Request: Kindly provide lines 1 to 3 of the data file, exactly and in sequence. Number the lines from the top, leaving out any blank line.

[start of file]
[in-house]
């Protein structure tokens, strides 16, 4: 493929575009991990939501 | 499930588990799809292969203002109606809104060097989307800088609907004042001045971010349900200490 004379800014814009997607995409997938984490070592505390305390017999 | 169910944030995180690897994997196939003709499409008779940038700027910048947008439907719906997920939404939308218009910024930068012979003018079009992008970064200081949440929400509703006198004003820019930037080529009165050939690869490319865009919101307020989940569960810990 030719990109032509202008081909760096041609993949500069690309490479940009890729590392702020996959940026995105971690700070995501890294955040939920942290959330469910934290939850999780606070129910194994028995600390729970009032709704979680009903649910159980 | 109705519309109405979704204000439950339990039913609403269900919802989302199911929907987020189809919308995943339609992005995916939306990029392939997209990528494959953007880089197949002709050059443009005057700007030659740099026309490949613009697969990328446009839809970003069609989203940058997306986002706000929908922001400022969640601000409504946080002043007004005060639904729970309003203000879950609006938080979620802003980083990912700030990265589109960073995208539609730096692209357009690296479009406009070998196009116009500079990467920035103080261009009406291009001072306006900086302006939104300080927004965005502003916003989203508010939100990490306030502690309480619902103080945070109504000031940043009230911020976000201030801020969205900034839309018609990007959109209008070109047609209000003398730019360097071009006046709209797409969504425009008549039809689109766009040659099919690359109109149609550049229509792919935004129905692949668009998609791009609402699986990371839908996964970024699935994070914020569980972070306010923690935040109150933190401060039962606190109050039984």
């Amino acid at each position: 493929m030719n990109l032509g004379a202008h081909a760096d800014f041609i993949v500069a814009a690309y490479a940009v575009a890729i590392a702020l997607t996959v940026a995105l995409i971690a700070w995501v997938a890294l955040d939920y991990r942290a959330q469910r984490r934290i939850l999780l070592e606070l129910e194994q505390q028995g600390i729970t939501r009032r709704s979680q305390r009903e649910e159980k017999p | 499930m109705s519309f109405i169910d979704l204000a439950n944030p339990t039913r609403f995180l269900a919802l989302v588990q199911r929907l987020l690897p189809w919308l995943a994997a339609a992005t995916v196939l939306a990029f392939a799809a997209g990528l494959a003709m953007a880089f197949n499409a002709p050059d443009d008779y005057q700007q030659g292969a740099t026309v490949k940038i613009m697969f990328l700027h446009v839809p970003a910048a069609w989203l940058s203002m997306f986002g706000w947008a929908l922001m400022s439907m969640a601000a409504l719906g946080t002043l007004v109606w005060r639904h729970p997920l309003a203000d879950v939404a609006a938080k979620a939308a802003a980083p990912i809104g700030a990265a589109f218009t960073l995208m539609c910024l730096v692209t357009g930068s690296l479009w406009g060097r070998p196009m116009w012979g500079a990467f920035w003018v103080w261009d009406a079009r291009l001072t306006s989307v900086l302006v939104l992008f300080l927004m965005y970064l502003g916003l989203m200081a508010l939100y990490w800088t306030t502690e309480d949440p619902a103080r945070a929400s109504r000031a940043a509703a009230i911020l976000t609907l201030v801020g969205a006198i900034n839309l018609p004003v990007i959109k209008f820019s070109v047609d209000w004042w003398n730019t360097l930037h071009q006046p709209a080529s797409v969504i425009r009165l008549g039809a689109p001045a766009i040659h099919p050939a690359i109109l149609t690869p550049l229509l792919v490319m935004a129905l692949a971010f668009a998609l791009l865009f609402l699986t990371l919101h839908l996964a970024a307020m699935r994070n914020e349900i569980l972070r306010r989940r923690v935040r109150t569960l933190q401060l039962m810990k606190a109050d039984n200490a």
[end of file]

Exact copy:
[in-house]
């Protein structure tokens, strides 16, 4: 493929575009991990939501 | 499930588990799809292969203002109606809104060097989307800088609907004042001045971010349900200490 004379800014814009997607995409997938984490070592505390305390017999 | 169910944030995180690897994997196939003709499409008779940038700027910048947008439907719906997920939404939308218009910024930068012979003018079009992008970064200081949440929400509703006198004003820019930037080529009165050939690869490319865009919101307020989940569960810990 030719990109032509202008081909760096041609993949500069690309490479940009890729590392702020996959940026995105971690700070995501890294955040939920942290959330469910934290939850999780606070129910194994028995600390729970009032709704979680009903649910159980 | 109705519309109405979704204000439950339990039913609403269900919802989302199911929907987020189809919308995943339609992005995916939306990029392939997209990528494959953007880089197949002709050059443009005057700007030659740099026309490949613009697969990328446009839809970003069609989203940058997306986002706000929908922001400022969640601000409504946080002043007004005060639904729970309003203000879950609006938080979620802003980083990912700030990265589109960073995208539609730096692209357009690296479009406009070998196009116009500079990467920035103080261009009406291009001072306006900086302006939104300080927004965005502003916003989203508010939100990490306030502690309480619902103080945070109504000031940043009230911020976000201030801020969205900034839309018609990007959109209008070109047609209000003398730019360097071009006046709209797409969504425009008549039809689109766009040659099919690359109109149609550049229509792919935004129905692949668009998609791009609402699986990371839908996964970024699935994070914020569980972070306010923690935040109150933190401060039962606190109050039984």
């Amino acid at each position: 493929m030719n990109l032509g004379a202008h081909a760096d800014f041609i993949v500069a814009a690309y490479a940009v575009a890729i590392a702020l997607t996959v940026a995105l995409i971690a700070w995501v997938a890294l955040d939920y991990r942290a959330q469910r984490r934290i939850l999780l070592e606070l129910e194994q505390q028995g600390i729970t939501r009032r709704s979680q305390r009903e649910e159980k017999p | 499930m109705s519309f109405i169910d979704l204000a439950n944030p339990t039913r609403f995180l269900a919802l989302v588990q199911r929907l987020l690897p189809w919308l995943a994997a339609a992005t995916v196939l939306a990029f392939a799809a997209g990528l494959a003709m953007a880089f197949n499409a002709p050059d443009d008779y005057q700007q030659g292969a740099t026309v490949k940038i613009m697969f990328l700027h446009v839809p970003a910048a069609w989203l940058s203002m997306f986002g706000w947008a929908l922001m400022s439907m969640a601000a409504l719906g946080t002043l007004v109606w005060r639904h729970p997920l309003a203000d879950v939404a609006a938080k979620a939308a802003a980083p990912i809104g700030a990265a589109f218009t960073l995208m539609c910024l730096v692209t357009g930068s690296l479009w406009g060097r070998p196009m116009w012979g500079a990467f920035w003018v103080w261009d009406a079009r291009l001072t306006s989307v900086l302006v939104l992008f300080l927004m965005y970064l502003g916003l989203m200081a508010l939100y990490w800088t306030t502690e309480d949440p619902a103080r945070a929400s109504r000031a940043a509703a009230i911020l976000t609907l201030v801020g969205a006198i900034n839309l018609p004003v990007i959109k209008f820019s070109v047609d209000w004042w003398n730019t360097l930037h071009q006046p709209a080529s797409v969504i425009r009165l008549g039809a689109p001045a766009i040659h099919p050939a690359i109109l149609t690869p550049l229509l792919v490319m935004a129905l692949a971010f668009a998609l791009l865009f609402l699986t990371l919101h839908l996964a970024a307020m699935r994070n914020e349900i569980l972070r306010r989940r923690v935040r109150t569960l933190q401060l039962m810990k606190a109050d039984n200490a």